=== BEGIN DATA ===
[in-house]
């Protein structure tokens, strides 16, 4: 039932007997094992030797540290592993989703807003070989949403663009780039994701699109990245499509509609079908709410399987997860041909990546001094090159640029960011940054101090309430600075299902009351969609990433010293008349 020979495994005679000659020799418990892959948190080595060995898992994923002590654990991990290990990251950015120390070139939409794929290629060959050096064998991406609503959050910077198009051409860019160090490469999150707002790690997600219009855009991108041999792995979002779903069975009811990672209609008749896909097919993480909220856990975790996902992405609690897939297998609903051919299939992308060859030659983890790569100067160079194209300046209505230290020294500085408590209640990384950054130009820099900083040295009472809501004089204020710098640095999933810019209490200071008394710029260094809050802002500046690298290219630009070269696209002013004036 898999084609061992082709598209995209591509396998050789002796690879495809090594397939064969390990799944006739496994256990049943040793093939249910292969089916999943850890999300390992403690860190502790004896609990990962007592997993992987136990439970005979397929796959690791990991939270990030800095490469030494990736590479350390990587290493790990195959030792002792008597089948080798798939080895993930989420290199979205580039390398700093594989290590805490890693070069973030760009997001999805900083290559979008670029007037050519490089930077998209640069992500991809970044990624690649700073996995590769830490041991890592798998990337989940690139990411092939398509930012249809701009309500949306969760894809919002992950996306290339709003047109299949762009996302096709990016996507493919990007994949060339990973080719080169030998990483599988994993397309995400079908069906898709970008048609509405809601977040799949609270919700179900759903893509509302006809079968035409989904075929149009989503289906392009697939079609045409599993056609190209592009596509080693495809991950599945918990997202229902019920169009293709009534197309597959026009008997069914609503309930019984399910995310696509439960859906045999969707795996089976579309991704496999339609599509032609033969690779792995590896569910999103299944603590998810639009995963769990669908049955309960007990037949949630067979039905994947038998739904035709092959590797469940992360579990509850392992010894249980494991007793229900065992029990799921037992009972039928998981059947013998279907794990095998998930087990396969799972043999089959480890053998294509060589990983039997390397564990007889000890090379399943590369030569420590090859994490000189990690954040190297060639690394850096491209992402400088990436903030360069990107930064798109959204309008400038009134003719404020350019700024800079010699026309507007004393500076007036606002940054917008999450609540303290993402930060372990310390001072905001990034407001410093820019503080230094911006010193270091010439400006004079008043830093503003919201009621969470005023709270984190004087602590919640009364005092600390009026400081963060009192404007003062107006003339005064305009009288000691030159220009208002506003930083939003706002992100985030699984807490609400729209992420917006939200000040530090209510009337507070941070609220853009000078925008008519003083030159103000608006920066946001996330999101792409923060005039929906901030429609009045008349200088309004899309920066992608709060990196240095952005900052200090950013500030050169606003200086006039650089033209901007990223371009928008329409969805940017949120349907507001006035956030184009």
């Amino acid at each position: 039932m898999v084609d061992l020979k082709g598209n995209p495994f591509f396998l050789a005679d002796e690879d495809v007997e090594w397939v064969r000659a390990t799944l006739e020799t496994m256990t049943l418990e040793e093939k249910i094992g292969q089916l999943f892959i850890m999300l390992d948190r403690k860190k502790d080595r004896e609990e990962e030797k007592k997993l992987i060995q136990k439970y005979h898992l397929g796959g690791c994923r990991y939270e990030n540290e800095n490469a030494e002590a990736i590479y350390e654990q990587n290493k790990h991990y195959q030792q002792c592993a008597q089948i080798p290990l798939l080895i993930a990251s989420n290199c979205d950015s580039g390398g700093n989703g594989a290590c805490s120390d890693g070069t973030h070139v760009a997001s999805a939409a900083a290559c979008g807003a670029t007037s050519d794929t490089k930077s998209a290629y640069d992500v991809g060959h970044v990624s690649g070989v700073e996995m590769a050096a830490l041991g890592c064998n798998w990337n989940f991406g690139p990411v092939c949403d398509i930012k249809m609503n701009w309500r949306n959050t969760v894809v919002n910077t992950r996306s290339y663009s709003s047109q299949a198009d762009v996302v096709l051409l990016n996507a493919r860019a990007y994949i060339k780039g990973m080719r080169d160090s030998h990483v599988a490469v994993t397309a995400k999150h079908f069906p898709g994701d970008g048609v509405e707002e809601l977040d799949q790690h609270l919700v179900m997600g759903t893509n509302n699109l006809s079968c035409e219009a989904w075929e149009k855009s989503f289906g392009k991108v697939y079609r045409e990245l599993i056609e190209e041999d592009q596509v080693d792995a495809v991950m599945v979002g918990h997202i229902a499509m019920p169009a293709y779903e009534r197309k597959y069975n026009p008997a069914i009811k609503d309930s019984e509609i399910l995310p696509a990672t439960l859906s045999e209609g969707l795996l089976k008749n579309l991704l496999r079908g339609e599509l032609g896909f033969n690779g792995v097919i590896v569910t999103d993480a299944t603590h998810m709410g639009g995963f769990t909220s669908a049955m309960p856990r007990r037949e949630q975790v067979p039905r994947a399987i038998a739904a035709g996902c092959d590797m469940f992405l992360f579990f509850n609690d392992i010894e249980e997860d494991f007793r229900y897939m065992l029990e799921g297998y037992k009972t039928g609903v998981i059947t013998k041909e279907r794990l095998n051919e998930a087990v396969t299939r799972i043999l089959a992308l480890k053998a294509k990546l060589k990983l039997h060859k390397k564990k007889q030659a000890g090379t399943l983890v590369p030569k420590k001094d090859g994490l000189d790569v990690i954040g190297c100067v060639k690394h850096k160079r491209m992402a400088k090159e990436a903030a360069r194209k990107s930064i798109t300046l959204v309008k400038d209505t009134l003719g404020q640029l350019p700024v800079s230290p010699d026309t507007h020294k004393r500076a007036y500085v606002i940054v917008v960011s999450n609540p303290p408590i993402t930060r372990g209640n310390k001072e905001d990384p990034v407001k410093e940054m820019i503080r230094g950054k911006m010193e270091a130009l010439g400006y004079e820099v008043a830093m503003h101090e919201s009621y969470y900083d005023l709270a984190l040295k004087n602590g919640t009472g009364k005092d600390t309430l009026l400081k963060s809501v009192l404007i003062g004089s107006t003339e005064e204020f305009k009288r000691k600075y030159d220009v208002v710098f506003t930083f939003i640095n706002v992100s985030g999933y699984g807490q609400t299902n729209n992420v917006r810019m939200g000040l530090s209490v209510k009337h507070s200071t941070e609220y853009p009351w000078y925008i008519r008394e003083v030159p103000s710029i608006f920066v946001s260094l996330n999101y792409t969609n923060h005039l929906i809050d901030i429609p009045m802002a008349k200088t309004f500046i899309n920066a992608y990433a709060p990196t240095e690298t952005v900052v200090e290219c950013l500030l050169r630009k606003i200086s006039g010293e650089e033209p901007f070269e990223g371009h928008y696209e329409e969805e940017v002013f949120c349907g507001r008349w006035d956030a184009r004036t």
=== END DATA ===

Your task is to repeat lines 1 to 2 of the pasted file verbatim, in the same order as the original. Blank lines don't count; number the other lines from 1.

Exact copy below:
[in-house]
């Protein structure tokens, strides 16, 4: 039932007997094992030797540290592993989703807003070989949403663009780039994701699109990245499509509609079908709410399987997860041909990546001094090159640029960011940054101090309430600075299902009351969609990433010293008349 020979495994005679000659020799418990892959948190080595060995898992994923002590654990991990290990990251950015120390070139939409794929290629060959050096064998991406609503959050910077198009051409860019160090490469999150707002790690997600219009855009991108041999792995979002779903069975009811990672209609008749896909097919993480909220856990975790996902992405609690897939297998609903051919299939992308060859030659983890790569100067160079194209300046209505230290020294500085408590209640990384950054130009820099900083040295009472809501004089204020710098640095999933810019209490200071008394710029260094809050802002500046690298290219630009070269696209002013004036 898999084609061992082709598209995209591509396998050789002796690879495809090594397939064969390990799944006739496994256990049943040793093939249910292969089916999943850890999300390992403690860190502790004896609990990962007592997993992987136990439970005979397929796959690791990991939270990030800095490469030494990736590479350390990587290493790990195959030792002792008597089948080798798939080895993930989420290199979205580039390398700093594989290590805490890693070069973030760009997001999805900083290559979008670029007037050519490089930077998209640069992500991809970044990624690649700073996995590769830490041991890592798998990337989940690139990411092939398509930012249809701009309500949306969760894809919002992950996306290339709003047109299949762009996302096709990016996507493919990007994949060339990973080719080169030998990483599988994993397309995400079908069906898709970008048609509405809601977040799949609270919700179900759903893509509302006809079968035409989904075929149009989503289906392009697939079609045409599993056609190209592009596509080693495809991950599945918990997202229902019920169009293709009534197309597959026009008997069914609503309930019984399910995310696509439960859906045999969707795996089976579309991704496999339609599509032609033969690779792995590896569910999103299944603590998810639009995963769990669908049955309960007990037949949630067979039905994947038998739904035709092959590797469940992360579990509850392992010894249980494991007793229900065992029990799921037992009972039928998981059947013998279907794990095998998930087990396969799972043999089959480890053998294509060589990983039997390397564990007889000890090379399943590369030569420590090859994490000189990690954040190297060639690394850096491209992402400088990436903030360069990107930064798109959204309008400038009134003719404020350019700024800079010699026309507007004393500076007036606002940054917008999450609540303290993402930060372990310390001072905001990034407001410093820019503080230094911006010193270091010439400006004079008043830093503003919201009621969470005023709270984190004087602590919640009364005092600390009026400081963060009192404007003062107006003339005064305009009288000691030159220009208002506003930083939003706002992100985030699984807490609400729209992420917006939200000040530090209510009337507070941070609220853009000078925008008519003083030159103000608006920066946001996330999101792409923060005039929906901030429609009045008349200088309004899309920066992608709060990196240095952005900052200090950013500030050169606003200086006039650089033209901007990223371009928008329409969805940017949120349907507001006035956030184009």